While some may disagree with me, I believe we can't stop people from searching online, we must find a way to give people the search experience they truly deserve and take away the anxiety that comes with the search. I believe that people have the right to educate themselves about their health or, better still, become more aware of their health problems.

Second, strives to be able to help with providing personalised health advice. As of this point, we are not there yet. We want to overcome GDPR (general data protection regulation) and data compliance issues. We have yet to successfully go over that. We will, in time. But when we do, with your consent [to share data] we will then learn the way you search [on].

Third, the “magic” happens when a user’s unique search traits will help form a picture of his or her condition before the person arrives physically at the hospital. This will enable to be able to help with predictive diagnosis to help assist doctors in their clinical workup. Currently, what others have trained their AI on is data based on the medical records of patients already in the hospital. But not the data on what happened when they were not in the hospital. [For instance] if they had searched about a headache three weeks ago. This may be valuable information we are missing clinically today. In essence, there is a goldmine of health data which does not exist right now, concerning people’s search habits before they seek medical help. When combined with existing data, doctors will have a clearer picture with which to come to a diagnosis.

With all the current strikes within the NHS about pay, we have not solved the problem of long A&E waiting times, stressed GP services. I believe is the short and long-term answer for both doctors in their practice and saving health systems like the NHS.

4. What makes BTRU AI reliable? streamlines information that is already available. is trained on a walled garden. The answers provided by are based on verified authoritative sources including the National Health Service (NHS) and the World Health Organisation. does not write a piece of new information on [for example] diabetes. constructs an organised response which will tell you what you need to know about the condition.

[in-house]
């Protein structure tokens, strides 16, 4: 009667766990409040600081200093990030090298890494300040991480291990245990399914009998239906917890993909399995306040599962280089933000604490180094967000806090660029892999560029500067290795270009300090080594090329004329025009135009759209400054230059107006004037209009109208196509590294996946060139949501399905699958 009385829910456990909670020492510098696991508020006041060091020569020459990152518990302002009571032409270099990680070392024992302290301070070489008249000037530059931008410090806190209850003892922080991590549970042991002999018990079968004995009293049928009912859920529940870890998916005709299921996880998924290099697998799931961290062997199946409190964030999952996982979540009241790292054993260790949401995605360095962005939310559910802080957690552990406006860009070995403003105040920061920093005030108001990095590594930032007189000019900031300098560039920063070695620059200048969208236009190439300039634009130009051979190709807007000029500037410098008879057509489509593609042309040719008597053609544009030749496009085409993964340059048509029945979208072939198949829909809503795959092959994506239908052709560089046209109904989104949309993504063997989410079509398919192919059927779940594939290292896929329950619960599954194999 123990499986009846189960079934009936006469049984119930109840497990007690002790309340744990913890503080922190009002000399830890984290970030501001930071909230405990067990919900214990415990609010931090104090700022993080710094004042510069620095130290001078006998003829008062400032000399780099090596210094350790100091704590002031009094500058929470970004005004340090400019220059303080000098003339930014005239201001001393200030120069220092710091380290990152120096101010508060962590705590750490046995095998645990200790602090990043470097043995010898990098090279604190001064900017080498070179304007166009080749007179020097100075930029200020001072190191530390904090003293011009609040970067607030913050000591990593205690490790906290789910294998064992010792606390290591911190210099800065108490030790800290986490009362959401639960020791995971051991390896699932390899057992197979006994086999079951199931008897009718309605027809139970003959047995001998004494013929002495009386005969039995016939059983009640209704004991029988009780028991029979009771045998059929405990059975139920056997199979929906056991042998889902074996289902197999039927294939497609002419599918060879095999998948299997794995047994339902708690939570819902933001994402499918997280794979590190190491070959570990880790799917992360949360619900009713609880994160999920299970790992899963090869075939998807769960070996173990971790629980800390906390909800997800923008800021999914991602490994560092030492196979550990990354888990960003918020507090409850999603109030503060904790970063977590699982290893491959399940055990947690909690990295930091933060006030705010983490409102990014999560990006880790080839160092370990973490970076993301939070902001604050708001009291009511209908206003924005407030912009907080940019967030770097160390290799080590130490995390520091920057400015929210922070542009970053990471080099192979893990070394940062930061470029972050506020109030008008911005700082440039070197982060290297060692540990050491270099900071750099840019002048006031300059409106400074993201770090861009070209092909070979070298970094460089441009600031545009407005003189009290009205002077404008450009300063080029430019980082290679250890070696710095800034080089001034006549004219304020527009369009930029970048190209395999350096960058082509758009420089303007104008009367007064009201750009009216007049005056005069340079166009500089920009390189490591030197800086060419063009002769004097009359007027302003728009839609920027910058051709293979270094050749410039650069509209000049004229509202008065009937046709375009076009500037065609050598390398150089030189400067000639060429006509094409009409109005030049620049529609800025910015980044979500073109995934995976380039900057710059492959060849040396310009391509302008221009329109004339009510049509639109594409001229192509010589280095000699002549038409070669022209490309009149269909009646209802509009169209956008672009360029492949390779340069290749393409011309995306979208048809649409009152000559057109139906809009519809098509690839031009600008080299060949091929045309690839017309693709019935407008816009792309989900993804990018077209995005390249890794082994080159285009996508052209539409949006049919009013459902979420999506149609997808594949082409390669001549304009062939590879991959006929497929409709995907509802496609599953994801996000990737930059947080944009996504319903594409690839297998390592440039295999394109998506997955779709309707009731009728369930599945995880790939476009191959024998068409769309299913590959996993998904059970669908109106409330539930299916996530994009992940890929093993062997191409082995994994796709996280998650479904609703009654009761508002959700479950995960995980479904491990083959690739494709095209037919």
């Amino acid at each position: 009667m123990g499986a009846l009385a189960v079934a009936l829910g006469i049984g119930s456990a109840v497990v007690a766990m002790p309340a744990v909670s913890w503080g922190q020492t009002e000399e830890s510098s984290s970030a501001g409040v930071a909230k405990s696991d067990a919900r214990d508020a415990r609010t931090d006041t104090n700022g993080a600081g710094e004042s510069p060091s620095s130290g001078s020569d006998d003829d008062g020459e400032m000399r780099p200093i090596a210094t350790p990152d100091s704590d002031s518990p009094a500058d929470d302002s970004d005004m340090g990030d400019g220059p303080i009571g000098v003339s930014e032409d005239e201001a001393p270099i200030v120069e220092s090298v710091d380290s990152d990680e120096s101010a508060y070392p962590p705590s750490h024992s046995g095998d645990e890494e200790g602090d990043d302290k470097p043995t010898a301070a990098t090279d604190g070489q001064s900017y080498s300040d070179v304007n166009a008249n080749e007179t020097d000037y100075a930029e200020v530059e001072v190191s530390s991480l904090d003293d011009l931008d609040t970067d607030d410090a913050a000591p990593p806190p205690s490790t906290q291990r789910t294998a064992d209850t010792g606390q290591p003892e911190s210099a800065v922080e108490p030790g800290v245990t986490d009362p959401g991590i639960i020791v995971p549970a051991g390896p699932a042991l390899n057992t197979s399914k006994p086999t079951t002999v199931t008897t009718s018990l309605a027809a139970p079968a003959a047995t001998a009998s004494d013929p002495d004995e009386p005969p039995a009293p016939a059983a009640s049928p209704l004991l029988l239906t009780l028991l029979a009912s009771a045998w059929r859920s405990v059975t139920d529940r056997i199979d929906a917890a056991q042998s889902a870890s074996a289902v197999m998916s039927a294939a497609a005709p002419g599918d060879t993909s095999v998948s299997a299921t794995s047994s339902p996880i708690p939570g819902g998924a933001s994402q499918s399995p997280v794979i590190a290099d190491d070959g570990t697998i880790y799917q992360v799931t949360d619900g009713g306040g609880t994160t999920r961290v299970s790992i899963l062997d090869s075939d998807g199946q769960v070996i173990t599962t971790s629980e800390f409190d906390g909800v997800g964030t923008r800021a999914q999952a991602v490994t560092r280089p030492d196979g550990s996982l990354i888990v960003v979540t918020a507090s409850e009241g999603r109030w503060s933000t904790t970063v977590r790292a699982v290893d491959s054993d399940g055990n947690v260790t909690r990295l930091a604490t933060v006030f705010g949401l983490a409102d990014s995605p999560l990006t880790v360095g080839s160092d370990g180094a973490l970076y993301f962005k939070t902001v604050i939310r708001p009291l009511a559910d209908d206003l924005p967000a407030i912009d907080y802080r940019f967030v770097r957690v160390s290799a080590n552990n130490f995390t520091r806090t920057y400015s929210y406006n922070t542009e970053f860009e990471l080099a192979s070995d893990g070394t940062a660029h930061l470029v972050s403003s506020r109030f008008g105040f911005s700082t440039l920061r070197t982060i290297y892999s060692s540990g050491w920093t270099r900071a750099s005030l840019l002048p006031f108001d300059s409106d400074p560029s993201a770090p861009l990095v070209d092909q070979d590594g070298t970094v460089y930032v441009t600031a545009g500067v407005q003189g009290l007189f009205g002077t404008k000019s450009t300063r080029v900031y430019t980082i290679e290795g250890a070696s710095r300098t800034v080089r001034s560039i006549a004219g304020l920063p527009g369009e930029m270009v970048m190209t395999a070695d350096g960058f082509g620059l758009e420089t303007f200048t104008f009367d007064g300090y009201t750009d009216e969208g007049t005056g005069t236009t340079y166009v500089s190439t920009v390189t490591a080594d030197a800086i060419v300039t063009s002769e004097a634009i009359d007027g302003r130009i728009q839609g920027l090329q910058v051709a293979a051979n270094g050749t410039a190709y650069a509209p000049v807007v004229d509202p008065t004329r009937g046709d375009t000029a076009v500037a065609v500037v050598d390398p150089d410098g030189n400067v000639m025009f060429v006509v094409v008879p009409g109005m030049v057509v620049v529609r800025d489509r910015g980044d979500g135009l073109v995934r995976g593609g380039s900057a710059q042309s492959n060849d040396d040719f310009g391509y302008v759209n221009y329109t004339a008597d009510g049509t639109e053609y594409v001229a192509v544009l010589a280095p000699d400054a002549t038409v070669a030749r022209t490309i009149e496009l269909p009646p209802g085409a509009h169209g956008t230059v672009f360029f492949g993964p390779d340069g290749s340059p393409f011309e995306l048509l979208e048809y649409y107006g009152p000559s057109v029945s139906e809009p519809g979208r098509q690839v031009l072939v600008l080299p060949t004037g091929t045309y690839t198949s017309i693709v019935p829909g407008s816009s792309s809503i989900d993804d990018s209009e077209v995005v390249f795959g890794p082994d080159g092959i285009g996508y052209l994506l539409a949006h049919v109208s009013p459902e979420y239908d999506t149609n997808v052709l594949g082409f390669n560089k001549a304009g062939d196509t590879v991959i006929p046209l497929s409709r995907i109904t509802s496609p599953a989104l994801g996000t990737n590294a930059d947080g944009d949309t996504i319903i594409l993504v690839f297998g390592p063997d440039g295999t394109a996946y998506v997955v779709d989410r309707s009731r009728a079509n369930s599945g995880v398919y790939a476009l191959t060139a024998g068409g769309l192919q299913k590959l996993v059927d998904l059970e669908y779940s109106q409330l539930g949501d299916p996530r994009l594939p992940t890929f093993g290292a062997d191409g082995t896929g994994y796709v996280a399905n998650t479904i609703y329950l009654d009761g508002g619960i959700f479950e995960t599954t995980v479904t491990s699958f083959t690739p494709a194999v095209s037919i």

5. Do you believe AI is the future of medical care?

Technology like AI, has the gift of being a force for good. AI should be helping us to bridge the gap between health providers and individuals, to achieve better health outcomes. I believe in a time when people can take control of their health, find reliable health information and make sense of their health, no matter their background. I strongly believe is the answer and a representation of how AI can help future medical care, in ways such as aiding doctors in their work.

However, I believe there is a degree to the role of AI in the future of medical care that we must draw. In instances, where people especially from non-medical backgrounds are building their own AI medical chatbots or tools like or, they are positioned to self-diagnose, treat and replace doctors. As a future clinician, I cannot stand for this, my concern isn't about being replaced by medical chatbots, but the potential harm from incorrect diagnoses. AI in its current state has yet to reach a level of sophistication that can provide actual medical diagnoses. While the limitations are clear, in the future, advancements in technology or medical practice may change my stance. But given today's risks, I remain firm. This is why clinicians must be at the forefront of the narrative, to help steer it from the dangers that people from non-health backgrounds may not understand.

Now, more than ever, we are in the midst of an AI boom. It will become increasingly important to be able to discern and distinguish from AI “misinformation”. The bar is higher as AI-produced content is persuasive and not as easily identifiable as dubious sources like during Covid-19. It is not as straightforward now. At, I'm dedicated to tackling this issue, raising awareness about it, leveraging from my close to 5-year experience in “Infodemic” management at MoreViralThanTheVirus.

As a founder of I want to be ethical. I want to be conscientious in what I am building. For example, when Facebook was founded it was meant to help people connect but people never thought about the mental health issues that would have come along. I want to build in the eyes of the world to show that I mean it.